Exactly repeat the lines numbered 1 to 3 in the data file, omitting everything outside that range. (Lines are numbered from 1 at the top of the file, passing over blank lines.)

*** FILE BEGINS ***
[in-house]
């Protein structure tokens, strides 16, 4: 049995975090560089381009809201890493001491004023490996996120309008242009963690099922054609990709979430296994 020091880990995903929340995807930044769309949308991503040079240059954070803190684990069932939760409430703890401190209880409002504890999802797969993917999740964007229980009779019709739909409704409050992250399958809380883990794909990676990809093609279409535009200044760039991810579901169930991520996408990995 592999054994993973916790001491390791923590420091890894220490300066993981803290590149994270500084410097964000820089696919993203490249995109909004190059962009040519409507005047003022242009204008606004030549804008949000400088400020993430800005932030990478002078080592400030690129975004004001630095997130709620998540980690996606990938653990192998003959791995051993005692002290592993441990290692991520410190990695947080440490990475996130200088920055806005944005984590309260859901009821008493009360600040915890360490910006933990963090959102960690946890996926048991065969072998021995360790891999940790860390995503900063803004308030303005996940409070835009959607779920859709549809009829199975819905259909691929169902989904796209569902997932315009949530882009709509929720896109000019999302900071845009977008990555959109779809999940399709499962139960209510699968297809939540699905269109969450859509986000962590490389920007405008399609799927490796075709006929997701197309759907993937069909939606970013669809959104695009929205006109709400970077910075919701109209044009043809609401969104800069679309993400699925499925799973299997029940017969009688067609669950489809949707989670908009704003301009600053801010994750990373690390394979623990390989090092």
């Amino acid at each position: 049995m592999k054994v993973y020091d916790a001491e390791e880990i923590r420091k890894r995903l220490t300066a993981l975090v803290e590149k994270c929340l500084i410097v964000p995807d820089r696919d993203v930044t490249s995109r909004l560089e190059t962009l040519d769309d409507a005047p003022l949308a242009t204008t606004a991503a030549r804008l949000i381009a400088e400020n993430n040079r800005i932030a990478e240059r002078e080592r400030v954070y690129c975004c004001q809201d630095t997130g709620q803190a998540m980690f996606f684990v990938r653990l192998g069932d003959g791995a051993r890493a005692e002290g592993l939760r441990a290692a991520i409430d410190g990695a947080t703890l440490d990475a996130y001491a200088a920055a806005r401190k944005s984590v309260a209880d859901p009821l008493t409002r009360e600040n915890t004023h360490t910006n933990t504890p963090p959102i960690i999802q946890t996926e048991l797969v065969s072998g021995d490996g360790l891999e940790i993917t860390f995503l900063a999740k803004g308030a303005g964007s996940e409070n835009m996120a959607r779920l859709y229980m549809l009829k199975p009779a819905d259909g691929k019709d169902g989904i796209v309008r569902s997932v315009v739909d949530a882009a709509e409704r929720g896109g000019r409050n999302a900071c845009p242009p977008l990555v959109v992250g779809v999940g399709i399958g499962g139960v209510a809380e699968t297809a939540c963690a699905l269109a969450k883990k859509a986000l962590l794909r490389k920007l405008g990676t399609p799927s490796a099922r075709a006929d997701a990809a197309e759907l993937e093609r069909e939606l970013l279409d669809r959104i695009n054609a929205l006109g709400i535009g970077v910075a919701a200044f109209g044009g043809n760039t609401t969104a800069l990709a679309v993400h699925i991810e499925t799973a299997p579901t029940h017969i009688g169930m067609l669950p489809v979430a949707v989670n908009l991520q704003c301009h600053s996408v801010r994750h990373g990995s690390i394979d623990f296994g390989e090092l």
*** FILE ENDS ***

[in-house]
């Protein structure tokens, strides 16, 4: 049995975090560089381009809201890493001491004023490996996120309008242009963690099922054609990709979430296994 020091880990995903929340995807930044769309949308991503040079240059954070803190684990069932939760409430703890401190209880409002504890999802797969993917999740964007229980009779019709739909409704409050992250399958809380883990794909990676990809093609279409535009200044760039991810579901169930991520996408990995 592999054994993973916790001491390791923590420091890894220490300066993981803290590149994270500084410097964000820089696919993203490249995109909004190059962009040519409507005047003022242009204008606004030549804008949000400088400020993430800005932030990478002078080592400030690129975004004001630095997130709620998540980690996606990938653990192998003959791995051993005692002290592993441990290692991520410190990695947080440490990475996130200088920055806005944005984590309260859901009821008493009360600040915890360490910006933990963090959102960690946890996926048991065969072998021995360790891999940790860390995503900063803004308030303005996940409070835009959607779920859709549809009829199975819905259909691929169902989904796209569902997932315009949530882009709509929720896109000019999302900071845009977008990555959109779809999940399709499962139960209510699968297809939540699905269109969450859509986000962590490389920007405008399609799927490796075709006929997701197309759907993937069909939606970013669809959104695009929205006109709400970077910075919701109209044009043809609401969104800069679309993400699925499925799973299997029940017969009688067609669950489809949707989670908009704003301009600053801010994750990373690390394979623990390989090092």
């Amino acid at each position: 049995m592999k054994v993973y020091d916790a001491e390791e880990i923590r420091k890894r995903l220490t300066a993981l975090v803290e590149k994270c929340l500084i410097v964000p995807d820089r696919d993203v930044t490249s995109r909004l560089e190059t962009l040519d769309d409507a005047p003022l949308a242009t204008t606004a991503a030549r804008l949000i381009a400088e400020n993430n040079r800005i932030a990478e240059r002078e080592r400030v954070y690129c975004c004001q809201d630095t997130g709620q803190a998540m980690f996606f684990v990938r653990l192998g069932d003959g791995a051993r890493a005692e002290g592993l939760r441990a290692a991520i409430d410190g990695a947080t703890l440490d990475a996130y001491a200088a920055a806005r401190k944005s984590v309260a209880d859901p009821l008493t409002r009360e600040n915890t004023h360490t910006n933990t504890p963090p959102i960690i999802q946890t996926e048991l797969v065969s072998g021995d490996g360790l891999e940790i993917t860390f995503l900063a999740k803004g308030a303005g964007s996940e409070n835009m996120a959607r779920l859709y229980m549809l009829k199975p009779a819905d259909g691929k019709d169902g989904i796209v309008r569902s997932v315009v739909d949530a882009a709509e409704r929720g896109g000019r409050n999302a900071c845009p242009p977008l990555v959109v992250g779809v999940g399709i399958g499962g139960v209510a809380e699968t297809a939540c963690a699905l269109a969450k883990k859509a986000l962590l794909r490389k920007l405008g990676t399609p799927s490796a099922r075709a006929d997701a990809a197309e759907l993937e093609r069909e939606l970013l279409d669809r959104i695009n054609a929205l006109g709400i535009g970077v910075a919701a200044f109209g044009g043809n760039t609401t969104a800069l990709a679309v993400h699925i991810e499925t799973a299997p579901t029940h017969i009688g169930m067609l669950p489809v979430a949707v989670n908009l991520q704003c301009h600053s996408v801010r994750h990373g990995s690390i394979d623990f296994g390989e090092l």